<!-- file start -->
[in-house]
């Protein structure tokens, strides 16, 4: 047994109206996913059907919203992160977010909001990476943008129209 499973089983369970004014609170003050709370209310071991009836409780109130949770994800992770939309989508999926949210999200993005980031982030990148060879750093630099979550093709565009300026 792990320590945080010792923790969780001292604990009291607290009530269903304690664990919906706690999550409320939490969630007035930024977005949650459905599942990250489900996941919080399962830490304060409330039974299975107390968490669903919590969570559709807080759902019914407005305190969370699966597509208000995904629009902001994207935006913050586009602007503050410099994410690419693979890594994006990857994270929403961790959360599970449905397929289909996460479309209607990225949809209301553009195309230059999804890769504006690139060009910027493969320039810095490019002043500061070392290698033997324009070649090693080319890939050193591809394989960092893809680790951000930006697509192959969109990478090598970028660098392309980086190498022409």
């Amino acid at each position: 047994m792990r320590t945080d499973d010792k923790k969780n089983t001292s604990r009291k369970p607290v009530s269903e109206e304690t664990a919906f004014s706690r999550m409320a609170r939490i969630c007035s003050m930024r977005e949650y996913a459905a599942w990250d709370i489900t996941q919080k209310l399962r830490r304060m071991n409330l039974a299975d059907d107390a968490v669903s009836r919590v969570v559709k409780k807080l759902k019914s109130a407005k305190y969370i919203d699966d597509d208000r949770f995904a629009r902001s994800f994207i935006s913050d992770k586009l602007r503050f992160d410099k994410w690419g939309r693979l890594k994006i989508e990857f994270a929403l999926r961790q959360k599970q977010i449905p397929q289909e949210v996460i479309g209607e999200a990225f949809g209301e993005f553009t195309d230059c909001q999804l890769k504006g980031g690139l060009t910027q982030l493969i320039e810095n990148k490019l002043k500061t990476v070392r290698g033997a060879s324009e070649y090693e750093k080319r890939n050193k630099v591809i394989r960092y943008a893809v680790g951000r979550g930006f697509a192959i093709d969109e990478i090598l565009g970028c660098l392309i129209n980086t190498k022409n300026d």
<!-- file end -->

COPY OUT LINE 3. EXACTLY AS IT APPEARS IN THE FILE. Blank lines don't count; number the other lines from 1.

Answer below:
């Amino acid at each position: 047994m792990r320590t945080d499973d010792k923790k969780n089983t001292s604990r009291k369970p607290v009530s269903e109206e304690t664990a919906f004014s706690r999550m409320a609170r939490i969630c007035s003050m930024r977005e949650y996913a459905a599942w990250d709370i489900t996941q919080k209310l399962r830490r304060m071991n409330l039974a299975d059907d107390a968490v669903s009836r919590v969570v559709k409780k807080l759902k019914s109130a407005k305190y969370i919203d699966d597509d208000r949770f995904a629009r902001s994800f994207i935006s913050d992770k586009l602007r503050f992160d410099k994410w690419g939309r693979l890594k994006i989508e990857f994270a929403l999926r961790q959360k599970q977010i449905p397929q289909e949210v996460i479309g209607e999200a990225f949809g209301e993005f553009t195309d230059c909001q999804l890769k504006g980031g690139l060009t910027q982030l493969i320039e810095n990148k490019l002043k500061t990476v070392r290698g033997a060879s324009e070649y090693e750093k080319r890939n050193k630099v591809i394989r960092y943008a893809v680790g951000r979550g930006f697509a192959i093709d969109e990478i090598l565009g970028c660098l392309i129209n980086t190498k022409n300026d």